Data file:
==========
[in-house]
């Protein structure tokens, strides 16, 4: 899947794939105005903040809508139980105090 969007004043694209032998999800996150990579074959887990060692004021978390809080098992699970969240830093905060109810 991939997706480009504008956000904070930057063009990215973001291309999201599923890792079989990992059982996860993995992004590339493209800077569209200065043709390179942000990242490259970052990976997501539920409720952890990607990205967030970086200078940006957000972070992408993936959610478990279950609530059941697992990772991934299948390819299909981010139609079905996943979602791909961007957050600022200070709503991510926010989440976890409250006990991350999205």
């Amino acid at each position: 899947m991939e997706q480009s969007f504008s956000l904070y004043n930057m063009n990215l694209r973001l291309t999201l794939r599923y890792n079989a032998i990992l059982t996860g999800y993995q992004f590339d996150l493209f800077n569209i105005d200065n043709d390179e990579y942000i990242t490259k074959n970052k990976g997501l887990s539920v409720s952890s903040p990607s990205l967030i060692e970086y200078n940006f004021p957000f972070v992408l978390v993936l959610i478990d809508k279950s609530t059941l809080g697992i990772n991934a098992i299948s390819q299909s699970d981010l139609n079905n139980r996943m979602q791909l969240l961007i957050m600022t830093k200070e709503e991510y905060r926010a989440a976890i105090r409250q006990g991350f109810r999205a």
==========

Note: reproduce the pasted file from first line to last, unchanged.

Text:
[in-house]
């Protein structure tokens, strides 16, 4: 899947794939105005903040809508139980105090 969007004043694209032998999800996150990579074959887990060692004021978390809080098992699970969240830093905060109810 991939997706480009504008956000904070930057063009990215973001291309999201599923890792079989990992059982996860993995992004590339493209800077569209200065043709390179942000990242490259970052990976997501539920409720952890990607990205967030970086200078940006957000972070992408993936959610478990279950609530059941697992990772991934299948390819299909981010139609079905996943979602791909961007957050600022200070709503991510926010989440976890409250006990991350999205």
């Amino acid at each position: 899947m991939e997706q480009s969007f504008s956000l904070y004043n930057m063009n990215l694209r973001l291309t999201l794939r599923y890792n079989a032998i990992l059982t996860g999800y993995q992004f590339d996150l493209f800077n569209i105005d200065n043709d390179e990579y942000i990242t490259k074959n970052k990976g997501l887990s539920v409720s952890s903040p990607s990205l967030i060692e970086y200078n940006f004021p957000f972070v992408l978390v993936l959610i478990d809508k279950s609530t059941l809080g697992i990772n991934a098992i299948s390819q299909s699970d981010l139609n079905n139980r996943m979602q791909l969240l961007i957050m600022t830093k200070e709503e991510y905060r926010a989440a976890i105090r409250q006990g991350f109810r999205a």